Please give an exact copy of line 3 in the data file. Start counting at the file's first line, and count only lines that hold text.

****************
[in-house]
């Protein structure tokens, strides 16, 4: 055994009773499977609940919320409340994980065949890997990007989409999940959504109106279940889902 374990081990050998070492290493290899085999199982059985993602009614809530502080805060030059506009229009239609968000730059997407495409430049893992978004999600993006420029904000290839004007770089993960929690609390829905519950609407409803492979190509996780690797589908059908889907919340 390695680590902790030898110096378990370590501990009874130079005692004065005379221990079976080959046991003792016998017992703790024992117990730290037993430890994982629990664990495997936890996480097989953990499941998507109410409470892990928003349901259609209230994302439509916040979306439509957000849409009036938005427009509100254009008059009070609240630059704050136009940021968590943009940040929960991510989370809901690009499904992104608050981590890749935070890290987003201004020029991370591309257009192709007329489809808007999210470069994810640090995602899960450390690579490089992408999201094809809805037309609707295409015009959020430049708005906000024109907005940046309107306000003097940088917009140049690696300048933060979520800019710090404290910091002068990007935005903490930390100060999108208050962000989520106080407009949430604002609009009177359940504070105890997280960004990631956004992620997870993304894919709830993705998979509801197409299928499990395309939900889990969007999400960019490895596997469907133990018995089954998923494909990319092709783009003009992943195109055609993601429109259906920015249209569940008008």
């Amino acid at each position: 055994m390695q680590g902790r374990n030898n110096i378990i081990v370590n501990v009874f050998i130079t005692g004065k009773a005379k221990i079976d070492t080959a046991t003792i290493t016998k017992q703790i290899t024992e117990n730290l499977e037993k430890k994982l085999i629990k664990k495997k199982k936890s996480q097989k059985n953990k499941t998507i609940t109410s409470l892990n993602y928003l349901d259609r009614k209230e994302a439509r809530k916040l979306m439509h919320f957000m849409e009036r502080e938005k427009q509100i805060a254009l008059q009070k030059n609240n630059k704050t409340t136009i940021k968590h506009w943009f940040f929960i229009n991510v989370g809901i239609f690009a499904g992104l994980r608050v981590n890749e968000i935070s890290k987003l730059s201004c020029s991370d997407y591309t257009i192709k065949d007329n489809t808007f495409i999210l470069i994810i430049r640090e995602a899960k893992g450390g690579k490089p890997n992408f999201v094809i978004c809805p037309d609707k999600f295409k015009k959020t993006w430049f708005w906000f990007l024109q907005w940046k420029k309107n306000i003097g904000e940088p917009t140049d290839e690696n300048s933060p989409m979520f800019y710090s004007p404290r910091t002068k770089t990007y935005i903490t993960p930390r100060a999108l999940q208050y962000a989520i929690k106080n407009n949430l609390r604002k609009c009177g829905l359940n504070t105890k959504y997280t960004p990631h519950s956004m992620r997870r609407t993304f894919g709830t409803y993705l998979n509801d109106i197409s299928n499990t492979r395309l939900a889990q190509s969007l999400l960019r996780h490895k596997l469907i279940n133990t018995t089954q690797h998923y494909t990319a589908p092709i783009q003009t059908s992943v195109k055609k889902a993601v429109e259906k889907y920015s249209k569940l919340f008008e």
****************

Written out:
């Amino acid at each position: 055994m390695q680590g902790r374990n030898n110096i378990i081990v370590n501990v009874f050998i130079t005692g004065k009773a005379k221990i079976d070492t080959a046991t003792i290493t016998k017992q703790i290899t024992e117990n730290l499977e037993k430890k994982l085999i629990k664990k495997k199982k936890s996480q097989k059985n953990k499941t998507i609940t109410s409470l892990n993602y928003l349901d259609r009614k209230e994302a439509r809530k916040l979306m439509h919320f957000m849409e009036r502080e938005k427009q509100i805060a254009l008059q009070k030059n609240n630059k704050t409340t136009i940021k968590h506009w943009f940040f929960i229009n991510v989370g809901i239609f690009a499904g992104l994980r608050v981590n890749e968000i935070s890290k987003l730059s201004c020029s991370d997407y591309t257009i192709k065949d007329n489809t808007f495409i999210l470069i994810i430049r640090e995602a899960k893992g450390g690579k490089p890997n992408f999201v094809i978004c809805p037309d609707k999600f295409k015009k959020t993006w430049f708005w906000f990007l024109q907005w940046k420029k309107n306000i003097g904000e940088p917009t140049d290839e690696n300048s933060p989409m979520f800019y710090s004007p404290r910091t002068k770089t990007y935005i903490t993960p930390r100060a999108l999940q208050y962000a989520i929690k106080n407009n949430l609390r604002k609009c009177g829905l359940n504070t105890k959504y997280t960004p990631h519950s956004m992620r997870r609407t993304f894919g709830t409803y993705l998979n509801d109106i197409s299928n499990t492979r395309l939900a889990q190509s969007l999400l960019r996780h490895k596997l469907i279940n133990t018995t089954q690797h998923y494909t990319a589908p092709i783009q003009t059908s992943v195109k055609k889902a993601v429109e259906k889907y920015s249209k569940l919340f008008e």